This method may not work for everyone plus it is very expensive. If the conventional treatment used is successful, this method should not be used, but injection therapy should be used when other methods do not work and delay the necessary surgery. This thing should be discussed with your doctor.
- Intra-articular cortisone injections
In cases where there is swelling in the knee, intrajoint cortisone application two or three times can control the swelling and pain. Cortisone, applied up to two or three times in advanced calcifications, can temporarily control patients’ pain.
The application of cortisone accelerates the progress of calcification in light to medium calcifications. Again, more than 3 applications of cortisone caused localized loss of knee bones.
Overcoming Osteoarthritis pain
Pain is the main reason patients seek medical help. Overuse of NSAIDs may be misunderstood today. Appropriate doses of the analgesics administered are usually sufficient for most patients.
Symptoms of osteoporosis often appear as seizures, and if NSAIDs are to be used, the need for these medications should be regularly reassessed, especially in at-risk elderly patients. There is no convincing evidence to date that these drugs affect the development of osteoporosis in humans, but they are thought to accelerate progress (especially for endomethacin).
Topical NSAIDs have similar efficacy to oral compounds used for calcification patients but should be used more frequently, especially in people with fewer symptoms and easily accessible in infected joints due to less side effects.
However, significant doubts remain as to whether they have little superiority over Rubefacials (drugs that make the skin red and not bulging when applied). Capsicin can locally reduce pain in patients with osteoporosis and has very few side effects. Many other treatments for symptoms (some of which are alleged to have effects that preserve cartilage) are being investigated Although there is great interest in the drug treatment of calcification, the actual place of these drugs in the treatment has not yet been revealed.
Medications modified for Osteoarthritis
There are conflicting methods of injecting corticosteroids into the joint for calcification, which is not complicated, and is not generally recommended. They do, however, have a place in patients with acute crystalline articular membrane inflammation, who are unsuitable or waiting for surgery.
Today, hyaluronic acid compounds are available and have similar roles to steroids within the joint, but have a longer duration of action. Similarly, the location of radioisotopic articular membrane ablation is unclear, while eitrium-90 injection is useful in some patients with calcification with persistent articular membrane inflammation of large joints.
Surgical treatment of degenerative arthritis:
The recent success of prosthetic joint replacement has led to significant progress in treating hip and knee arthritis. Although problems with money supply, waiting times, and the selection and review of prosthetics must be encountered, there is no doubt that such surgeries can change patients’ lives.
Other surgical methods (laparoscopic washing, bone cutting and joint proofing) may also be useful. Criteria for the procedure are uncertain and may include uncontrolled pain (especially nocturnal pain), severe dysfunction, and age.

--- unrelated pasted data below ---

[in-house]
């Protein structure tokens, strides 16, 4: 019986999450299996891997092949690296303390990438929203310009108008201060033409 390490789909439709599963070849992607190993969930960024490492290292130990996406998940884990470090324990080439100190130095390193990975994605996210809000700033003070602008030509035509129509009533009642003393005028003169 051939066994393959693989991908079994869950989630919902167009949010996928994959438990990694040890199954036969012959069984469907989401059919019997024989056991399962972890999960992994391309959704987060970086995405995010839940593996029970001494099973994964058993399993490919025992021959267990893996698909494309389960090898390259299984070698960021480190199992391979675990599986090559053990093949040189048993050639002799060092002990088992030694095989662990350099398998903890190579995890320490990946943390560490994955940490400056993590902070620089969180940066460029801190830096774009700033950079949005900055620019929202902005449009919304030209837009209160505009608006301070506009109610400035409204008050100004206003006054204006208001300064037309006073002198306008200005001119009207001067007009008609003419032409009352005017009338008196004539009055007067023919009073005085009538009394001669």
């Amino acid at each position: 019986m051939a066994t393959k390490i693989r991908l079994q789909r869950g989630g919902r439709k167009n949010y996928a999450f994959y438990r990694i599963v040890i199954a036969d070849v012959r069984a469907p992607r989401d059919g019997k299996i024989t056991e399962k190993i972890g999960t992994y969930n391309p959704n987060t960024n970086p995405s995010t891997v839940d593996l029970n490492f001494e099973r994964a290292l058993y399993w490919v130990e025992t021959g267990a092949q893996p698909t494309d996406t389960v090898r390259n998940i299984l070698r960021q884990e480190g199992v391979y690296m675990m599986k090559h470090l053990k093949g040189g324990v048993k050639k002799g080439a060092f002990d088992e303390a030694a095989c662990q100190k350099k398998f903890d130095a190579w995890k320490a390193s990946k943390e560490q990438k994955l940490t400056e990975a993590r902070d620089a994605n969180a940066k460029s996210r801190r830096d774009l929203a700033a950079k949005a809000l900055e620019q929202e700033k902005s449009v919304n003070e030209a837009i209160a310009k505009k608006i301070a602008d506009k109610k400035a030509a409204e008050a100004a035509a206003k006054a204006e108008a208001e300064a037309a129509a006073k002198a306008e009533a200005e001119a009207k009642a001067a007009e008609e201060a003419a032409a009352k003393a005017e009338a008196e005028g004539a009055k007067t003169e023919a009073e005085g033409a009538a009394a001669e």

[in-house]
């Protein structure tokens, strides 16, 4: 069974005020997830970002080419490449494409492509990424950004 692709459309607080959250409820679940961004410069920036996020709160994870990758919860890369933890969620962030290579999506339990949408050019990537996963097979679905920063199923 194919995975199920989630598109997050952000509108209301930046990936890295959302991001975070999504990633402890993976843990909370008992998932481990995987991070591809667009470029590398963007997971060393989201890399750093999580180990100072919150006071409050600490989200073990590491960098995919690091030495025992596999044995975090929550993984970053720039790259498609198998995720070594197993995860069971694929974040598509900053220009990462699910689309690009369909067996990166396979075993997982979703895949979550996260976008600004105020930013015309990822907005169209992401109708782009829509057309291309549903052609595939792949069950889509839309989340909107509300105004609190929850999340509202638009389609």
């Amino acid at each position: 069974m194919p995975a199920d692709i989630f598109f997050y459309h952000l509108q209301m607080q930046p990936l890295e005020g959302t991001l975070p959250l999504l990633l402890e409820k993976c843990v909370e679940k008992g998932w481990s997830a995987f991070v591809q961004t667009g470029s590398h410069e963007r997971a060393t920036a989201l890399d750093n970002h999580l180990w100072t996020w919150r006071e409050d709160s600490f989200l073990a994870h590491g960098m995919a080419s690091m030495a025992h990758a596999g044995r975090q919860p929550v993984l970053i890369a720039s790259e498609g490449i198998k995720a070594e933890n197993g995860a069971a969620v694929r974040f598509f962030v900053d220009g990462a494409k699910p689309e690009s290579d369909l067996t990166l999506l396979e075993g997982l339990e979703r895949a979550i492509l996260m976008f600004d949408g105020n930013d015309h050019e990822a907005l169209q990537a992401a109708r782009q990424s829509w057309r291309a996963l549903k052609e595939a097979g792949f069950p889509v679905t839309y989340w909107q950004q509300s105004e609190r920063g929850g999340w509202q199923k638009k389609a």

Patients who do not respond to medical treatment who suffer from acute arthritis and whose daily lives are severely restricted by orthopedic physicians for surgical intervention must be assessed.
Degenerative Arthritis Laparoscopic
Laparoscopic, an interference method, is transferred to the screen by placing a camera through a small hole in the joint. Next, the operator performs the operation by watching on the screen with various surgical instruments inserted into the joint through a small hole.
In calcification operations, laparoscopic surgery is performed to clean and correct damaged cartilage and rupture of the meniscus in the knee.
This method is frequently used and relies on correcting the irregularity of the semicircular cartilage by shaving. There’s no new cartilage formation here. Treatment aims to reduce friction, corrosion, and pain only by smoothing surfaces. Although it is an easy technique, it is a very pleasant process.
Effect of psychological factors on Osteoarthritis
One of the most important contributing factors to the calcification treatment approach was the demonstration that the patient’s psychological state (anxiety, depression, social support) was an important determinant of symptomatic and functional diagnosis.
Providing social support, even if it’s a single phone call with a normal person, can relieve symptoms.
Perhaps the single most important help any therapist can provide is to emphasize that arthritis is not necessarily a progressive disease, and there is something that can be done and the patients should not be left alone.
Replacement of knee and hip joint for osteoarthritis patients
If there is no response to the alternative therapies listed above and knee or hip problems impair your standard of living, we can assure that the replacement of an artificial joint is necessary.
Artificial joints is the name given to the surgically placed material that takes over the function of an joint. The life of the artificial joint today extends from 20-25 years , the concept of standard of living is becoming more important rather than the age of the building. However, other treatments should be tried to the fullest in people under the age of 55.